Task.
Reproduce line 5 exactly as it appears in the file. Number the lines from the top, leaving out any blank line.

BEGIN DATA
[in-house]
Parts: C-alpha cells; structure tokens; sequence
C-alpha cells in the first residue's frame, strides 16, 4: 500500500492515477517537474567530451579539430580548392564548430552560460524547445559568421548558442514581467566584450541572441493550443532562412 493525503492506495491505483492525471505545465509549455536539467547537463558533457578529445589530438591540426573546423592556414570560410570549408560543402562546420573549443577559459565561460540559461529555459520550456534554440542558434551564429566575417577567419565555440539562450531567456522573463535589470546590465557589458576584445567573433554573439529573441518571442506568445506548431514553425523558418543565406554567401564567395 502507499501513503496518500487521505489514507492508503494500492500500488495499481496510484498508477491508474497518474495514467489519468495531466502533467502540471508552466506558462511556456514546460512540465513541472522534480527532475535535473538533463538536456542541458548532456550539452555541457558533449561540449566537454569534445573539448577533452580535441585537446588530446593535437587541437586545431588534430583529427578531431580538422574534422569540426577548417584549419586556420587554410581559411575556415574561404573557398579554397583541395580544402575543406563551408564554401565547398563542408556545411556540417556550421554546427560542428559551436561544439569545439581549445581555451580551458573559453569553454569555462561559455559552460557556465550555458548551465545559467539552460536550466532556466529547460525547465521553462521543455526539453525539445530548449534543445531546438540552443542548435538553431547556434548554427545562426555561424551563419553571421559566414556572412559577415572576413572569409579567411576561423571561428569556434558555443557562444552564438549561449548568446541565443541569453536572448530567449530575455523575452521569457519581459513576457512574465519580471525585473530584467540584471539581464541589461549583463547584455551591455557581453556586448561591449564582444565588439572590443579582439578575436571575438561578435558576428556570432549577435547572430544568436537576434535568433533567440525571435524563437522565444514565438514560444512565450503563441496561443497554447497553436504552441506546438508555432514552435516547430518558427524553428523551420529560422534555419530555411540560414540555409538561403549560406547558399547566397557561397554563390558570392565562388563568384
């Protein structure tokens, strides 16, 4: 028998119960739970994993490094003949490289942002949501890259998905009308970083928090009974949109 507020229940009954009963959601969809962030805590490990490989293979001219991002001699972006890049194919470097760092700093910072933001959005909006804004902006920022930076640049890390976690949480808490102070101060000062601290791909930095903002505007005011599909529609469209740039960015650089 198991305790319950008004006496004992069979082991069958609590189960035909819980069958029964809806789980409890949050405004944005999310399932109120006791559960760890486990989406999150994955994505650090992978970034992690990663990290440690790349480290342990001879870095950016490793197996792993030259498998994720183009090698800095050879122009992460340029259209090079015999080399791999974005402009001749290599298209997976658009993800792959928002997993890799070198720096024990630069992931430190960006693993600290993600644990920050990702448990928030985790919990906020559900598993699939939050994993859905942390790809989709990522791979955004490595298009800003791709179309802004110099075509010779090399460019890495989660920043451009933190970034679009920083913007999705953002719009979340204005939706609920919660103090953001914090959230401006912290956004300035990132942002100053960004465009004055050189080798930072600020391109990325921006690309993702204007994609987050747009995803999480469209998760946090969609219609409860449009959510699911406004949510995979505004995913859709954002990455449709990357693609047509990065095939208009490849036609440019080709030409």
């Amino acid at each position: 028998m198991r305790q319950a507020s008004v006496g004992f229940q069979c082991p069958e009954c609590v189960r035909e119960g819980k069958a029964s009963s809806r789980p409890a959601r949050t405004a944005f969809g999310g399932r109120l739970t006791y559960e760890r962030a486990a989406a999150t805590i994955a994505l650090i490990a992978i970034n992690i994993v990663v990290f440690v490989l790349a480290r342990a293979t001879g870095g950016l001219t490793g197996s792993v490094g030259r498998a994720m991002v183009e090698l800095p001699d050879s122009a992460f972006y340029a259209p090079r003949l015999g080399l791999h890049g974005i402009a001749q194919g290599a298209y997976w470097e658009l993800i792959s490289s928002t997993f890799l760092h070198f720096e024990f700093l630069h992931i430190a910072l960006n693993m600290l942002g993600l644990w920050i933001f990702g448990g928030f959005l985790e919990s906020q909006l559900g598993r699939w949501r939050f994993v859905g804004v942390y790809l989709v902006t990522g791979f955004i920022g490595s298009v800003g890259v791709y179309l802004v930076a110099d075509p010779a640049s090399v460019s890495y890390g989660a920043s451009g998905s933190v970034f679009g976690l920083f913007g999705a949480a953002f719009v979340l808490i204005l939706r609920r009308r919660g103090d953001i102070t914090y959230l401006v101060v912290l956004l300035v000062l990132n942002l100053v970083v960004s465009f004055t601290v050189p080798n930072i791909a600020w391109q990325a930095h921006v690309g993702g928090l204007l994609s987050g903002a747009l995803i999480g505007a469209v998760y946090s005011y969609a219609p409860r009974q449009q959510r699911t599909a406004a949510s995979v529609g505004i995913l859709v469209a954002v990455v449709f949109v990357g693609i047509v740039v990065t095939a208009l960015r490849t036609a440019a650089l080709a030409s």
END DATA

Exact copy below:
């Amino acid at each position: 028998m198991r305790q319950a507020s008004v006496g004992f229940q069979c082991p069958e009954c609590v189960r035909e119960g819980k069958a029964s009963s809806r789980p409890a959601r949050t405004a944005f969809g999310g399932r109120l739970t006791y559960e760890r962030a486990a989406a999150t805590i994955a994505l650090i490990a992978i970034n992690i994993v990663v990290f440690v490989l790349a480290r342990a293979t001879g870095g950016l001219t490793g197996s792993v490094g030259r498998a994720m991002v183009e090698l800095p001699d050879s122009a992460f972006y340029a259209p090079r003949l015999g080399l791999h890049g974005i402009a001749q194919g290599a298209y997976w470097e658009l993800i792959s490289s928002t997993f890799l760092h070198f720096e024990f700093l630069h992931i430190a910072l960006n693993m600290l942002g993600l644990w920050i933001f990702g448990g928030f959005l985790e919990s906020q909006l559900g598993r699939w949501r939050f994993v859905g804004v942390y790809l989709v902006t990522g791979f955004i920022g490595s298009v800003g890259v791709y179309l802004v930076a110099d075509p010779a640049s090399v460019s890495y890390g989660a920043s451009g998905s933190v970034f679009g976690l920083f913007g999705a949480a953002f719009v979340l808490i204005l939706r609920r009308r919660g103090d953001i102070t914090y959230l401006v101060v912290l956004l300035v000062l990132n942002l100053v970083v960004s465009f004055t601290v050189p080798n930072i791909a600020w391109q990325a930095h921006v690309g993702g928090l204007l994609s987050g903002a747009l995803i999480g505007a469209v998760y946090s005011y969609a219609p409860r009974q449009q959510r699911t599909a406004a949510s995979v529609g505004i995913l859709v469209a954002v990455v449709f949109v990357g693609i047509v740039v990065t095939a208009l960015r490849t036609a440019a650089l080709a030409s």